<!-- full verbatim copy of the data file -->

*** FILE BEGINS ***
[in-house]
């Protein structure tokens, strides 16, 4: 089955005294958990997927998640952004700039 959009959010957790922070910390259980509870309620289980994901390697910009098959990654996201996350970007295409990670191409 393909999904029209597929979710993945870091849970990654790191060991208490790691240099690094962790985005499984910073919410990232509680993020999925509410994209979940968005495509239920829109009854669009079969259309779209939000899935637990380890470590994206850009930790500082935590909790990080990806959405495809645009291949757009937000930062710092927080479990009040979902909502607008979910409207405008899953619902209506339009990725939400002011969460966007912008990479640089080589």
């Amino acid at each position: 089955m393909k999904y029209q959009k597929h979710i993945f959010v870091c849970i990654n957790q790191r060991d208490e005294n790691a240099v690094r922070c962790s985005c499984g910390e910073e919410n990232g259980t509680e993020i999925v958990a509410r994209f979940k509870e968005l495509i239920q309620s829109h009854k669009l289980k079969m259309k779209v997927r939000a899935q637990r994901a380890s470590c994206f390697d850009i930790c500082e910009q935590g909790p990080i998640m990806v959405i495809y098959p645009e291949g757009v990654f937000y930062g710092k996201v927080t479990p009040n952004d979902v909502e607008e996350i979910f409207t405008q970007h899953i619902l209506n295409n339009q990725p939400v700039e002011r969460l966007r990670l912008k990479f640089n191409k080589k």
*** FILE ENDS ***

[in-house]
């Protein structure tokens, strides 16, 4: 089955005294958990997927998640952004700039 959009959010957790922070910390259980509870309620289980994901390697910009098959990654996201996350970007295409990670191409 393909999904029209597929979710993945870091849970990654790191060991208490790691240099690094962790985005499984910073919410990232509680993020999925509410994209979940968005495509239920829109009854669009079969259309779209939000899935637990380890470590994206850009930790500082935590909790990080990806959405495809645009291949757009937000930062710092927080479990009040979902909502607008979910409207405008899953619902209506339009990725939400002011969460966007912008990479640089080589």
């Amino acid at each position: 089955m393909k999904y029209q959009k597929h979710i993945f959010v870091c849970i990654n957790q790191r060991d208490e005294n790691a240099v690094r922070c962790s985005c499984g910390e910073e919410n990232g259980t509680e993020i999925v958990a509410r994209f979940k509870e968005l495509i239920q309620s829109h009854k669009l289980k079969m259309k779209v997927r939000a899935q637990r994901a380890s470590c994206f390697d850009i930790c500082e910009q935590g909790p990080i998640m990806v959405i495809y098959p645009e291949g757009v990654f937000y930062g710092k996201v927080t479990p009040n952004d979902v909502e607008e996350i979910f409207t405008q970007h899953i619902l209506n295409n339009q990725p939400v700039e002011r969460l966007r990670l912008k990479f640089n191409k080589k």